Opinion

What happens at an "internationalisation bootcamp" for entrepreneurs?

Dr Matthias Mrożewski, assistant professor of ESCP Business School’s Berlin campus, explains
By
Dr Matthias Mrożewski

​​You have an idea, you find a team, you work hard and you make it come to life with late hours, sweat and tears. Your startup is finally on the market, it picks up, it’s growing… But suddenly, you don’t know where to direct that growth anymore. The borders of your country seem too tight, you need to expand… However, you have no idea how to do that.

It is no secret that, compared to American startups, European entrepreneurs have access to a smaller pool of potential customers. Therefore, they need to think about internationalisation early on to exploit their growth as best as possible and avoid slowing it down too soon. That is no easy task: in fact, every European country has its own language, customs, habits, even laws – despite the efforts made by the EU to create a seamless environment for startups to grow within. Entrepreneurs need guidance, they need suggestions from experts in the country they want to internationalise to.

The Jean-Baptiste Say Institute for Entrepreneurship of ESCP Business School saw that gap, that need, and created a Startup Internationalisation Bootcamp with the Blue Factory, ESCP’s very own startup incubator. As one of the most renowned European business schools (ranked 8th in Europe by the Financial Times) and having six campuses across the continent, ESCP is uniquely positioned to provide entrepreneurs with connections and help them overcome the challenges of internationalisation. Within ESCP, the Jean-Baptiste Say Institute is dedicated to not only empowering the entrepreneurs of tomorrow but also helping the entrepreneurs of today thrive. As of today, the Blue Factory startup incubator has headquarters both in the Paris and the Berlin campuses of ESCP Business School, with the opening of a Turin office currently under discussion. ESCP is, in other words, a large European network of professors, students, alumni and professionals - so it seemed only natural that the Blue Factory would organise a Startup Internationalisation Bootcamp for interested entrepreneurs.

The first edition of the Bootcamp (27-28 October 2021) focused on four of the main European startup ecosystems: Germany, France, Italy and Spain. More than 20 selected startups had the chance to meet professionals from these countries and get advice on their next growth move, along with different market-specific insights. The main goal of the event was to provide young entrepreneurs with tools to enter foreign markets, as well as a network of mentors to support them in doing that.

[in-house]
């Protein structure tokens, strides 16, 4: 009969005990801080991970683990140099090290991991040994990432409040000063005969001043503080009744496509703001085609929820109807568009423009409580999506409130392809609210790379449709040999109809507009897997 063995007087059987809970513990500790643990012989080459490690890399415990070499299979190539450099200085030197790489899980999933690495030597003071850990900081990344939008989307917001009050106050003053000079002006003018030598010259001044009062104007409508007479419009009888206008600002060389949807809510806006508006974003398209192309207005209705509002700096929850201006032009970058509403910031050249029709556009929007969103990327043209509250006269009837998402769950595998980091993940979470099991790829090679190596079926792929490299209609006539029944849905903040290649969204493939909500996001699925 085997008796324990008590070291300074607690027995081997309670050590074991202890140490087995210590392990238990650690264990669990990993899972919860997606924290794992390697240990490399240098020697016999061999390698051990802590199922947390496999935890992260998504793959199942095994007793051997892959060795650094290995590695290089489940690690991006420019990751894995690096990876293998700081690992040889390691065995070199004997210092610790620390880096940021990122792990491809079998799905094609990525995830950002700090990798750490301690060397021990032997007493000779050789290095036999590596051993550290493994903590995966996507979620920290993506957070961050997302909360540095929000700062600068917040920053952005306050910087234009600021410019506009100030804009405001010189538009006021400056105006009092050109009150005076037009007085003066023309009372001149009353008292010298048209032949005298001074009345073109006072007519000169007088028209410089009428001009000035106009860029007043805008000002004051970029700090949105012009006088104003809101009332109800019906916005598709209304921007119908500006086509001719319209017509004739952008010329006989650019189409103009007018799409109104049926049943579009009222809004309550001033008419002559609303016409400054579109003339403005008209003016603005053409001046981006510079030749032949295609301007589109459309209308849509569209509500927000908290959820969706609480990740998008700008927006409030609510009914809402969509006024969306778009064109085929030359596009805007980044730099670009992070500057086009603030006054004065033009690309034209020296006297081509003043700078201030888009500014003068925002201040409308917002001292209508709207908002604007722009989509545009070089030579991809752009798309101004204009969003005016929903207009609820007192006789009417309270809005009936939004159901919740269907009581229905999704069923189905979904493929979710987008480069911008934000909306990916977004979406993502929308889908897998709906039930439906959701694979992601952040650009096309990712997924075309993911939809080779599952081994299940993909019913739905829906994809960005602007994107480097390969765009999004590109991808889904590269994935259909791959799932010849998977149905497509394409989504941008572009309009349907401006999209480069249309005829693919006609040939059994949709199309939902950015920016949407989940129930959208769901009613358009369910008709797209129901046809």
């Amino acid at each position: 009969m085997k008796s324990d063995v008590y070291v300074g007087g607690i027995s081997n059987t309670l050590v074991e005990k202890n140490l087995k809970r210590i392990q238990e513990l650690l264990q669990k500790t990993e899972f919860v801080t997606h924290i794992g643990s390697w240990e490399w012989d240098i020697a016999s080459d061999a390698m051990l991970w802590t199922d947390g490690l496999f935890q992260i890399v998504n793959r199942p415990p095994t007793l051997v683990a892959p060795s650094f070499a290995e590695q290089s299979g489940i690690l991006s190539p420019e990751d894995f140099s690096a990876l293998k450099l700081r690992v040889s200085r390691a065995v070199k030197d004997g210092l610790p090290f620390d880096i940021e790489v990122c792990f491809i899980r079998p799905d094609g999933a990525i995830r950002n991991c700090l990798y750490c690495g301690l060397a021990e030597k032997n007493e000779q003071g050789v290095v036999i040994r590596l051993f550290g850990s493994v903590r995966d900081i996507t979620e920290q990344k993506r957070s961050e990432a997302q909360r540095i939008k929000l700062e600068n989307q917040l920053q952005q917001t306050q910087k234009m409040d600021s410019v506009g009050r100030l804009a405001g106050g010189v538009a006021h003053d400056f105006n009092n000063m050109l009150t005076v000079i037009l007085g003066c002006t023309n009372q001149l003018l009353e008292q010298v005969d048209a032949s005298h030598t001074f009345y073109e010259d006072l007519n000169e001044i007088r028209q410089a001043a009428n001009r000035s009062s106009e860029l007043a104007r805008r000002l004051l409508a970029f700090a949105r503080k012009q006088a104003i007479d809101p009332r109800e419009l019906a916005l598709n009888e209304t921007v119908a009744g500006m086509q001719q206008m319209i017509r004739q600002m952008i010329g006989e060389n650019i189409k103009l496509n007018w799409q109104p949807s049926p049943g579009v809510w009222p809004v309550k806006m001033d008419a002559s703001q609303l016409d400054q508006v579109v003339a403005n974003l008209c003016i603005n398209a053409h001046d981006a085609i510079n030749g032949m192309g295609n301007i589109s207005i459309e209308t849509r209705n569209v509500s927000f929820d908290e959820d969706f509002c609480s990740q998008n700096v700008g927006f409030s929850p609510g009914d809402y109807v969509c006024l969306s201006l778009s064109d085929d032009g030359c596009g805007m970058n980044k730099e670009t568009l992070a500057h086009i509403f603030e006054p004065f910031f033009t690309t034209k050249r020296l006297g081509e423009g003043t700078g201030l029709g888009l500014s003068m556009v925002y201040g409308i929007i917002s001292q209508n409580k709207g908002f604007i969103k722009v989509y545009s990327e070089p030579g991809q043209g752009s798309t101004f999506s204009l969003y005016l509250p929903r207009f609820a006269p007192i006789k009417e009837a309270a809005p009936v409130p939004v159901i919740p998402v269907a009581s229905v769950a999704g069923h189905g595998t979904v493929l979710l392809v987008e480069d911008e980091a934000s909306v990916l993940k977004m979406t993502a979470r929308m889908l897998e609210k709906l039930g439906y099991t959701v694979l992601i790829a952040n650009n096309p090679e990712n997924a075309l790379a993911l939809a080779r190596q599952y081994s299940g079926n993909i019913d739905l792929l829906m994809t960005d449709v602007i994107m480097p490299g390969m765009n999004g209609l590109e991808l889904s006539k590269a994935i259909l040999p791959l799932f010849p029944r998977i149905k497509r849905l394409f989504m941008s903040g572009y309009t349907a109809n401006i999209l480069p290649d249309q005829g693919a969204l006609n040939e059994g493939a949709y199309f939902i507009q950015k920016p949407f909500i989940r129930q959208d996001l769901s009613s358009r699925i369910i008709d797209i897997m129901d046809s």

ESCP Berlin Campus

The first connection that Blue Factory wanted to provide its guests with, was that with the software house 10Clouds. In some startup ecosystems (such as the German one), it is extremely complicated to find software engineers to build an MVP. In these cases, it can be helpful to rely on international help: Urszula Wawrzeniuk, Head of Product Development, and Anna Rogowska, Key Account Manager and Team Lead at 10Clouds, Agile Software House, conducted an interactive workshop to explain the pros and cons of such a choice.

The following day, country-specific workshops gave particular insights to the listening startups. For each startup ecosystem, the participants were able to connect with at least two professionals in the field (e.g. Philipp Kövener and Danny Stephens for Germany, Susana Jurado and Fernando Moroy for Spain, and so on: find out more here), get information on where and how to access financial support in a given country, and gather precious suggestions on what to do and not to do in a specific environment. For example, our guest speaker Nicola Lambert (Investment Manager at Oltre Venture, Italy) suggested internationalising in Italy only after having a stable starting point in another country. In fact, he pointed out that financing a startup in Italy is extremely complicated, but that there is huge growth potential in the startup and SME market.

The Startup Internationalisation Bootcamp fully met and even exceeded our objectives. All participating startups were not only able to connect with mentors and gather precious information about how to best internationalise but they also connected with each other, finding potential allies to partner with.

Internationalisation is a journey, and one which many European entrepreneurs will embark on at some point in the effort to grow their business. Committed to helping entrepreneurs seize this unique opportunity in the European startup ecosystem, the Blue Factory and Say Institute plan on hosting a second edition of the Startup Internationalisation Bootcamp in 2022. Follow the Blue Factory and the Jean Baptiste Say Institute on LinkedIn to stay up-to-date on the next edition.

Special thanks to Ronja Kirschning and Emma Laurent for their contributions to this article.

Written by
Dr Matthias Mrożewski
Assistant Professor at ESCP Business School’s Berlin campus. He heads the Chair for International Entrepreneurship.
December 9, 2021